A computer virus is a program that invades your computer system, hides there, and makes copies of (replicates) itself. Viruses spread when you launch an infected application or start up your computer from a disk that has infected system files.
Viruses behave in different ways. Some viruses stay active in memory until you turn off your computer. Other viruses stay active only as long as the infected applications is running. Turning off your computer or exiting the application removes the virus from memory, but does not remove the virus from the infected file or disk.
Some viruses are programmed specifically to damage the data on your computer by corrupting programs, deleting files, or erasing your entire hard disk.
All computer viruses are manmade. A simple virus that can make a copy of itself over and over again is relatively easy to produce. Even such a simple virus is dangerous because it will quickly use all available memory and bring the system to a halt.
Computer viruses are frequently spread by attachments in email messages or by instant messaging messages. Therefore, you must never open an email attachment unless you know who sent the message or you are expecting the email attachment. Viruses can be disguised as attachments of funny images, greeting cards, or audio and video files. Computer viruses also spread through downloads on the Internet. They can be hidden in pirated software or in other files or programs that you might download.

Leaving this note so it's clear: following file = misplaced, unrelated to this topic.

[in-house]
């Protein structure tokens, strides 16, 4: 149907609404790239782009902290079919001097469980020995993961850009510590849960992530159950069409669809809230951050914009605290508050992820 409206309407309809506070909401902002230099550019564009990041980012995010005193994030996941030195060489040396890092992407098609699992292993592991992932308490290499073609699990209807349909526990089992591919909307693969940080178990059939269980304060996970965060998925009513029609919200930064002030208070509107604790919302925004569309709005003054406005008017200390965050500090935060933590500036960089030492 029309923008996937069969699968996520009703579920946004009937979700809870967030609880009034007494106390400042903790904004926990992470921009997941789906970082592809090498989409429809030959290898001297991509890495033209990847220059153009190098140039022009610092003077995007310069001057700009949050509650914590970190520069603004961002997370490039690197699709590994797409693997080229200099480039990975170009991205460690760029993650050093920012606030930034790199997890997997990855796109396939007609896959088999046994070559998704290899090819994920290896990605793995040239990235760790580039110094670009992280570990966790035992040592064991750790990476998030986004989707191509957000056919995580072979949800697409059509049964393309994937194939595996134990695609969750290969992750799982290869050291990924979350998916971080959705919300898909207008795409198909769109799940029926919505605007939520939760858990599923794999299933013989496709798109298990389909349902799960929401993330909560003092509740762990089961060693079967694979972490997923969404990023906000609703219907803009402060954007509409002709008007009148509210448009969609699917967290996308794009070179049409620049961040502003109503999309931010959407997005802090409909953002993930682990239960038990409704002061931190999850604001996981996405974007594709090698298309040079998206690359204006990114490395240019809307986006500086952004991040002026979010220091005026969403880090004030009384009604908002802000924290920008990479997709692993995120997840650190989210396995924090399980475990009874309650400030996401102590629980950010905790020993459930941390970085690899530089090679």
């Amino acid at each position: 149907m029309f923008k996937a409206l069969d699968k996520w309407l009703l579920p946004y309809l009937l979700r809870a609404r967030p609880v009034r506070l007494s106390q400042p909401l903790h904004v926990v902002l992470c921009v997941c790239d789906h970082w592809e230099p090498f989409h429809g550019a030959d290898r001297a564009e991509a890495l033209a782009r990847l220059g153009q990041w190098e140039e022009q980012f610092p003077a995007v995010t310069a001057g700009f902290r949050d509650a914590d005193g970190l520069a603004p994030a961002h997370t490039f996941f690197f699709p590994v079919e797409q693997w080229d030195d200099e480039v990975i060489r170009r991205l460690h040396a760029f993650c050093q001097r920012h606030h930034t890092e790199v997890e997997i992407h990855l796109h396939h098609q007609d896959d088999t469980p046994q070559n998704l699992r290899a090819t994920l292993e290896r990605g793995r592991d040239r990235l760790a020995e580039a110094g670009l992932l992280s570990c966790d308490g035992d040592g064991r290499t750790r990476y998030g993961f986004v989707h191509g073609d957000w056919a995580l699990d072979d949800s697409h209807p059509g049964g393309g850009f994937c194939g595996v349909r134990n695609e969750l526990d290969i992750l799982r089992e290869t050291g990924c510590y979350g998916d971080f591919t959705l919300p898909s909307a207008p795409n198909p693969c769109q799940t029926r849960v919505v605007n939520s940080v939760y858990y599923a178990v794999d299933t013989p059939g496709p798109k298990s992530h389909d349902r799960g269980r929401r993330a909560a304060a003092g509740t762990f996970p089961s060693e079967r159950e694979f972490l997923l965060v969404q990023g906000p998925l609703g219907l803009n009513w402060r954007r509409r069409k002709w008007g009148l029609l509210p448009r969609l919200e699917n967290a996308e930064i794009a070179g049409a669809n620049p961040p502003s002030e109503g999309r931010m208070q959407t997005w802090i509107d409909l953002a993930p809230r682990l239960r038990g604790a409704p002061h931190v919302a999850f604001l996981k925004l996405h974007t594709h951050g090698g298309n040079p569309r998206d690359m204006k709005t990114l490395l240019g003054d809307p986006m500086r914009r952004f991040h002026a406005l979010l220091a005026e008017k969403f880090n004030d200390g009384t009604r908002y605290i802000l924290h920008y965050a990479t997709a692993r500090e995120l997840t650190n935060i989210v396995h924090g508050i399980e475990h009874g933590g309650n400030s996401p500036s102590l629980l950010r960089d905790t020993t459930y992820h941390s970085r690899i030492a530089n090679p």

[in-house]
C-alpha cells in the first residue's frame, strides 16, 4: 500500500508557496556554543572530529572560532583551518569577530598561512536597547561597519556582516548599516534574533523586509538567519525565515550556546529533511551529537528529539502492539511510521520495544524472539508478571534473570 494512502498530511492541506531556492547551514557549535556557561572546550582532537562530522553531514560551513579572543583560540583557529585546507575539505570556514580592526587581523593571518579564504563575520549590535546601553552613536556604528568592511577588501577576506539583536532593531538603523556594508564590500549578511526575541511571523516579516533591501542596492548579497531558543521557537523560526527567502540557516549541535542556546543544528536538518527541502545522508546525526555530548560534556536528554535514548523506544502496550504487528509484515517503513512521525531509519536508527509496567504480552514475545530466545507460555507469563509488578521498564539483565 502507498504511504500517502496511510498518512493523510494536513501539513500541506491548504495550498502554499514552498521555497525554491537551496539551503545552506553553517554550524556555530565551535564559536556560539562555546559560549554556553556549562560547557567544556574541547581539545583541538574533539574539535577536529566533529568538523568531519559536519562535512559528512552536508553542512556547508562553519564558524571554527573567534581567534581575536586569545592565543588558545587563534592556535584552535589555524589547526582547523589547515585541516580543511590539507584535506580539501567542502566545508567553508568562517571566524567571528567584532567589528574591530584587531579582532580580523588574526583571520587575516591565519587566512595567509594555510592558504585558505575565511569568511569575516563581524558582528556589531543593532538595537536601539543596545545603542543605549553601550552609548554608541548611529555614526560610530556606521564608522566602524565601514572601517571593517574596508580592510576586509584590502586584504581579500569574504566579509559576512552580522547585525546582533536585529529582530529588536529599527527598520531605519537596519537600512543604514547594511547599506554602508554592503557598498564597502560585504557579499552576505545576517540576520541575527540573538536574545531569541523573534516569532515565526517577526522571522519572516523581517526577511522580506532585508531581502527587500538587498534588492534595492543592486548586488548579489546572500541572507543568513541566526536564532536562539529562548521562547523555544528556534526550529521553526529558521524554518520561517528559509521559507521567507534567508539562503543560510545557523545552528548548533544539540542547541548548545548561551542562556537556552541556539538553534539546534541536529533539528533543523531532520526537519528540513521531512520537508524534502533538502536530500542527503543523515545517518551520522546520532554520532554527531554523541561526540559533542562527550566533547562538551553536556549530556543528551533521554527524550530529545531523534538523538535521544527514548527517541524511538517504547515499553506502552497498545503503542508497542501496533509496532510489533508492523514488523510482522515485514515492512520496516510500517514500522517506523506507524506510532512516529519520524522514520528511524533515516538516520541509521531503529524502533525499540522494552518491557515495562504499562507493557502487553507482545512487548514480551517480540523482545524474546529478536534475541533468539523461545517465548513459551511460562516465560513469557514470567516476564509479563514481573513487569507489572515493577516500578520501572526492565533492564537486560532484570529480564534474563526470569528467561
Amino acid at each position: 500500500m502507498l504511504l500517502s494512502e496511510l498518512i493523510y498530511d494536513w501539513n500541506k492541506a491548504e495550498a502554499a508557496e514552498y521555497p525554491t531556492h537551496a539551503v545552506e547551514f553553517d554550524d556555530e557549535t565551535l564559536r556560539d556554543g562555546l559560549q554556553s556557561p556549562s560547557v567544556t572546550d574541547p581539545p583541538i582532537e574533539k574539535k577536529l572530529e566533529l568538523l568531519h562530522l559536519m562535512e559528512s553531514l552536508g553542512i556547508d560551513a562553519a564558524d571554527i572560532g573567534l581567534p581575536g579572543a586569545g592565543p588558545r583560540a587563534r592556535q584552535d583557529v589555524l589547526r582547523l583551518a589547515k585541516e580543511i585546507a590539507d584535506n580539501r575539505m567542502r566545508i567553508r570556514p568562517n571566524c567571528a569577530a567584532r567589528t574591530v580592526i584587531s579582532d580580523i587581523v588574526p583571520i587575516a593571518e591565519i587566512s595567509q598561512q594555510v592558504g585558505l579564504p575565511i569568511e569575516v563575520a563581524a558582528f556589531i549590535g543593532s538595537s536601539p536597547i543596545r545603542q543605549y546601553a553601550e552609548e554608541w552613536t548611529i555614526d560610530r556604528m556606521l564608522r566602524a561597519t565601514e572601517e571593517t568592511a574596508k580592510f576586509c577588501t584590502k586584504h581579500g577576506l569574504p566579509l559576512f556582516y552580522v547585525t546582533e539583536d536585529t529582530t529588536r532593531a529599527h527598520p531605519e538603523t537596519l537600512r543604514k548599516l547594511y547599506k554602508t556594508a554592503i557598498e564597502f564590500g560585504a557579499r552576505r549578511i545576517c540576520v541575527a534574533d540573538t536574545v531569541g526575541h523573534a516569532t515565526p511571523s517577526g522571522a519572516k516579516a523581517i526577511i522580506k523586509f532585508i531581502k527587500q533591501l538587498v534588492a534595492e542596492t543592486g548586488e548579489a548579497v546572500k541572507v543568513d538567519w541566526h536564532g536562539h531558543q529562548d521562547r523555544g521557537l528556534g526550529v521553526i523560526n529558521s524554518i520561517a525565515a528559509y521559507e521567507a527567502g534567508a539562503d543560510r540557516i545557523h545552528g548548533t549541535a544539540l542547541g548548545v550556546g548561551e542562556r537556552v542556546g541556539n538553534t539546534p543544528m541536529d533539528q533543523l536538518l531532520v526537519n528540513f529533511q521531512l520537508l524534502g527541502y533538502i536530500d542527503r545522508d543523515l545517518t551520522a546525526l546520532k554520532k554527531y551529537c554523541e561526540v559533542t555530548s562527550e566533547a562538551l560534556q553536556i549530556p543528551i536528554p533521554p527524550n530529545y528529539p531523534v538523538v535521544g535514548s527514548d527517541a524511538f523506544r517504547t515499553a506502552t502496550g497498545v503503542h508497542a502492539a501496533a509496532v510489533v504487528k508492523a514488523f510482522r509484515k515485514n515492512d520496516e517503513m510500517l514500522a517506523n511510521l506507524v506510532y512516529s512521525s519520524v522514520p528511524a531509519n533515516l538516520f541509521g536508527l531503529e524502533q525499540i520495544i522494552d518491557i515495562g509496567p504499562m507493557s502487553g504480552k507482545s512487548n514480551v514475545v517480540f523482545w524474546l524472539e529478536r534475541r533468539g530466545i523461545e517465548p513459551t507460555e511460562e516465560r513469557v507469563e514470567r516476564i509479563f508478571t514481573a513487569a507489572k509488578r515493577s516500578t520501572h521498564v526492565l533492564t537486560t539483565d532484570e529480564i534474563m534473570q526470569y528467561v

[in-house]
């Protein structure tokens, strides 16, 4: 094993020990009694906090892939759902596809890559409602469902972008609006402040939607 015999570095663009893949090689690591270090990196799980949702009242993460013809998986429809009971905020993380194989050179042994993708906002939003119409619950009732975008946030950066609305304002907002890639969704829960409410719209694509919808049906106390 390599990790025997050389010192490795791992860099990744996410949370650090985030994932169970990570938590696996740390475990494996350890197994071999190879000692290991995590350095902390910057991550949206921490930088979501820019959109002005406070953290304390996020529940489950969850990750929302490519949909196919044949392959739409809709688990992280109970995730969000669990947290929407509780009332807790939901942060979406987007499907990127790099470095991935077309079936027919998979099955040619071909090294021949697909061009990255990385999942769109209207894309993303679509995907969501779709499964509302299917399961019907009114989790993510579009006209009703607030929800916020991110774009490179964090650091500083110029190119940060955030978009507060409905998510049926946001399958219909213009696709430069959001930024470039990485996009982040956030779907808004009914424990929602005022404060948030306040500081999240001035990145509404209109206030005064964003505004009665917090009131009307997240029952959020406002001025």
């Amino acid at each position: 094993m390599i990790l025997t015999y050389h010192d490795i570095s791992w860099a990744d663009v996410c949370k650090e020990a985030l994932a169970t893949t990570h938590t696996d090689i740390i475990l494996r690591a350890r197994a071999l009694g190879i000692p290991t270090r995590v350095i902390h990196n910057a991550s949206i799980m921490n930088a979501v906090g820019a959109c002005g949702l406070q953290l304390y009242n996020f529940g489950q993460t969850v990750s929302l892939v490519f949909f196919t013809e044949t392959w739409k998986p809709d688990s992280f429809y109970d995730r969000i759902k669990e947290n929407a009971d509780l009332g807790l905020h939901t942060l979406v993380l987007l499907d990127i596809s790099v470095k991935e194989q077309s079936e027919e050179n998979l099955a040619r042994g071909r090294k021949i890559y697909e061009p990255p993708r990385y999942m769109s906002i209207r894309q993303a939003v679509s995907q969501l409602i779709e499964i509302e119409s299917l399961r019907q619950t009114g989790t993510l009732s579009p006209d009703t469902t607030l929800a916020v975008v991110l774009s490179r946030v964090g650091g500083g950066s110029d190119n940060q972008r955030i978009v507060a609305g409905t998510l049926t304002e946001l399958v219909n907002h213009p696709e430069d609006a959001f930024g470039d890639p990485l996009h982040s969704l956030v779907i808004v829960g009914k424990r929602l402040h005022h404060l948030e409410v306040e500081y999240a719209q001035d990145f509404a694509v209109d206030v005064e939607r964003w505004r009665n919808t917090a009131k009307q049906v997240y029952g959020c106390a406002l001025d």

Trojan horses are not viruses; however, they are often thought of as viruses. A trojan horse is a program that appears to serve some useful purpose or provide entertainment, which encourages you to run it. But, like the Trojan horse of old, it also serves a covert purpose which may be to damage files or perhaps plant a virus on your computer.
A worm is computer code that spreads without user interaction. Most worms begin as email attachments that infect a computer when they’re opened. The worm scans the infected computer for files, such as address books or temporary webpages, that contain email addresses. The worm uses the addresses to send infected email messages, and frequently mimics (or spoofs) the “From” addresses in later email messages so that those infected messages seem to be from someone you know. Worms then spread automatically through email messages, networks, or operating system vulnerabilities, frequently overwhelming those systems before the cause is known. Worms aren’t always destructive to computers, but they usually cause computer and network performance and stability problems.
Many computer viruses turn out to be hoaxes or myths. Hoaxes are false alerts about viruses that don’t exist. For a list of hoaxes check out Snopes.
We highly recommend that you have Virus Protection installed in your computer before you consider downloading anything. Here are the most popular anti-virus websites:
Provides content and network security software and appliance products to individuals, enterprises, and service providers.
Provider of software application services for PC users.
Supplier of enterprise-wide network security and management software.